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The Oregon Department of Transportation lays out its reasons for a roundabout at Highway 213 and Toliver Road

The Oregon Department of Transportation, in partnership with the City of Molalla, is designing a project to improve safety at the intersection of Highway 213 and Toliver Road in Molalla by constructing a roundabout.

Currently, the intersection of Highway 213 and Toliver Road is controlled by stop signs and has a high rate of accidents. According to ODOT, a roundabout will improve safety by reducing sharp turns while also accommodating the type of traffic that uses it, including large vehicles like trucks, buses and agricultural equipment.

FILE PHOTO - A look at how a roundabout at Highway 213 and Toliver Road might look when completed.

In 2018, ODOT conducted a Road Safety Audit which studied the safety concerns and travel through the intersection and identified potential solutions. Through this audit and work with local agencies and engineers, it was determined a roundabout will bring the greatest safety benefits.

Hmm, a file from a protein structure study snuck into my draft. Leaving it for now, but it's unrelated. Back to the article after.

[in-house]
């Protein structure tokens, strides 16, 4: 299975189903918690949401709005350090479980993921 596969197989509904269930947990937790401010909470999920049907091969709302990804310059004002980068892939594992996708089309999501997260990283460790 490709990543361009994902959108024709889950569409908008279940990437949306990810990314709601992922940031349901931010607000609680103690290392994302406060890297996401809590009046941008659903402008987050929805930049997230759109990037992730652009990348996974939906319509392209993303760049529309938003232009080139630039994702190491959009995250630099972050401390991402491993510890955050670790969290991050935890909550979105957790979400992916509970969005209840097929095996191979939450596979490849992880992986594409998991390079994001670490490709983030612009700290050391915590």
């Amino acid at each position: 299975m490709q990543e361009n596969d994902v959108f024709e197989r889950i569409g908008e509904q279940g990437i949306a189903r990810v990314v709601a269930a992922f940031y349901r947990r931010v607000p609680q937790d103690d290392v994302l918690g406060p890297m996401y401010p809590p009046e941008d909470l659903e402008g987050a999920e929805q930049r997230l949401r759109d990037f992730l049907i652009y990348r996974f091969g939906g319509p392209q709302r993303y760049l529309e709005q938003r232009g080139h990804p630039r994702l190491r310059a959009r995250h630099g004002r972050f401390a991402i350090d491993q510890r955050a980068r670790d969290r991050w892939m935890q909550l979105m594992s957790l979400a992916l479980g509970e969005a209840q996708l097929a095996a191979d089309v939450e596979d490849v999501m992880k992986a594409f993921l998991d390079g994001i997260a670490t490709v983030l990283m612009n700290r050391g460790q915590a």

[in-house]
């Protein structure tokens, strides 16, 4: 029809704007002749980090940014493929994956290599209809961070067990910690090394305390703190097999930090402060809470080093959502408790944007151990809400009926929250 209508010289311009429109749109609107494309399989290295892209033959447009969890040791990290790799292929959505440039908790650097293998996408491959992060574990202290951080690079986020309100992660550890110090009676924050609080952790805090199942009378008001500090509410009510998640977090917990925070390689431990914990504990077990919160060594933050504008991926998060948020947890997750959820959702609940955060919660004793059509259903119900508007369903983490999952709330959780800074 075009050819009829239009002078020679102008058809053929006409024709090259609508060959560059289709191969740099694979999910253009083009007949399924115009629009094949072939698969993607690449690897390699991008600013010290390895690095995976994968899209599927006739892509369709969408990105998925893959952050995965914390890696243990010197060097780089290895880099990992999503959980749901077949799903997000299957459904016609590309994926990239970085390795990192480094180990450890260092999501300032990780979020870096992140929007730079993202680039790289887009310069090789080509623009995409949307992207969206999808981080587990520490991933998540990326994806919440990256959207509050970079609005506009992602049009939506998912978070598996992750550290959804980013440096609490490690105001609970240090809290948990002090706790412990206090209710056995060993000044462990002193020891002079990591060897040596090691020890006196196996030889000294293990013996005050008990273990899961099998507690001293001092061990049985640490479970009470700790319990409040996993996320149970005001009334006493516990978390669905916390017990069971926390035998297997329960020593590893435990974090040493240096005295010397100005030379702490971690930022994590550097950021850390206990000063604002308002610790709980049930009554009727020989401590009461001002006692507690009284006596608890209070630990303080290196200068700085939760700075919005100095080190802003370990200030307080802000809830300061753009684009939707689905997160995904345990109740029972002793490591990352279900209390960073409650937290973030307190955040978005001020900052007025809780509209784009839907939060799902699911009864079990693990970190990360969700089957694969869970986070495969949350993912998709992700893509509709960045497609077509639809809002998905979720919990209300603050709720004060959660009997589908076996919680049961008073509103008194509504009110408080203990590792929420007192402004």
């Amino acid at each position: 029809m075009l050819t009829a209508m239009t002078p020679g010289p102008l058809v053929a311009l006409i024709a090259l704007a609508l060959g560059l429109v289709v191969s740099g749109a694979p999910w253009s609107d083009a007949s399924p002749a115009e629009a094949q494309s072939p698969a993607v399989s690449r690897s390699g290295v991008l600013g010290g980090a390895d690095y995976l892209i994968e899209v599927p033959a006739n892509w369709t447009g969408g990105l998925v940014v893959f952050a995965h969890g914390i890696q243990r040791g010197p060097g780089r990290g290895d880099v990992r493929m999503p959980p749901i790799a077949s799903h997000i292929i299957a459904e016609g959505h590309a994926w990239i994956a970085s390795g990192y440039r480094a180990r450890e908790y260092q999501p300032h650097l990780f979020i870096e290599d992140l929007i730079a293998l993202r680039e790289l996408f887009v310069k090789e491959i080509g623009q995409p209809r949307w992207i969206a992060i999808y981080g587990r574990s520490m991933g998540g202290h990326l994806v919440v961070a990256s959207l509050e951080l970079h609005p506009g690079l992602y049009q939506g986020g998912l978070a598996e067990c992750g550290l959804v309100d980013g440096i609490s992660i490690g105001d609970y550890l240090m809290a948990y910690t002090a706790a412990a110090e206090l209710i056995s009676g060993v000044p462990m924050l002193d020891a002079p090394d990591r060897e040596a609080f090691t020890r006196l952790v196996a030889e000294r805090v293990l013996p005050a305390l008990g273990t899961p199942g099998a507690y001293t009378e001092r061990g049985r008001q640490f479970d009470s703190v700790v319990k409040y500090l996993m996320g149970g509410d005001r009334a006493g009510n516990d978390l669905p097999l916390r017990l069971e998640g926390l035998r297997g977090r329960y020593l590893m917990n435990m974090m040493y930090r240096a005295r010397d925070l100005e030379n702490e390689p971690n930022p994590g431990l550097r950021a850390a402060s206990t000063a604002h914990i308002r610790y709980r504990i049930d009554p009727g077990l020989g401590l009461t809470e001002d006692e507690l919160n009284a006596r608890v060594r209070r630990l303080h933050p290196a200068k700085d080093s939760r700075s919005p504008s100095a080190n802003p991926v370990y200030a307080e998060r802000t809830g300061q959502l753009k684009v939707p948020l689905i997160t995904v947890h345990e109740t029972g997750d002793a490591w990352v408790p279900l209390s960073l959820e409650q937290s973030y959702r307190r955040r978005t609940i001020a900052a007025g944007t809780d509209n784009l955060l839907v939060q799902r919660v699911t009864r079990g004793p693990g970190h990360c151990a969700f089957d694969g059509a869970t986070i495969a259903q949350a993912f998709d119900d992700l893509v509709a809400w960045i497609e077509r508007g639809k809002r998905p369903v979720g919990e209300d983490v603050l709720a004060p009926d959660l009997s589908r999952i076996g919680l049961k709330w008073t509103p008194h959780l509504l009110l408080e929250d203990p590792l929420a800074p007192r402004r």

Construction is planned to begin in 2023.

Improving safety

The intersection of Highway 213 and Toliver Road has a high crash rate, within the top 10 percent of all highway segments in the state.

Between 2007 and the end of 2016, there were 38 crashes and 83 percent of crashes resulted in injury. The construction of a roundabout, according to ODOT, will improve safety for travelers while still allowing turning movements.

According to the Federal Highway Administration, roundabouts are safer than traditional intersections.

Locations with roundabouts can see a: 90% reduction in fatalities, 76% reduction in injuries, and a 35% reduction in all crashes.

What is a roundabout?

A roundabout is a type of circular intersection that uses yield signs to control traffic entering the intersection. Roundabouts are designed with curved entrances to reduce speeds and to reduce high-speed, head-on, right-angle and turning crashes, which improves safety.

Why not install a traffic signal?

While a traffic signal may facilitate all the directions of traffic and turns, installing new traffic signals can result in an increase in rear-end crashes. In rural areas, new traffic signals are associated with a 77% reduction in angle crashes, but also a 58% increase in rear-end crashes, which can be severe and fatal in high-speed areas.

Traffic signals do not address speeds at an intersection - roundabouts do reduce speeds. Often drivers accelerate through an intersection to try to make it through before the signal turns red, which is dangerous.

A roundabout was found to facilitate all directions of traffic and turning movements while bringing the greatest safety benefits, including reducing speeds into the community.


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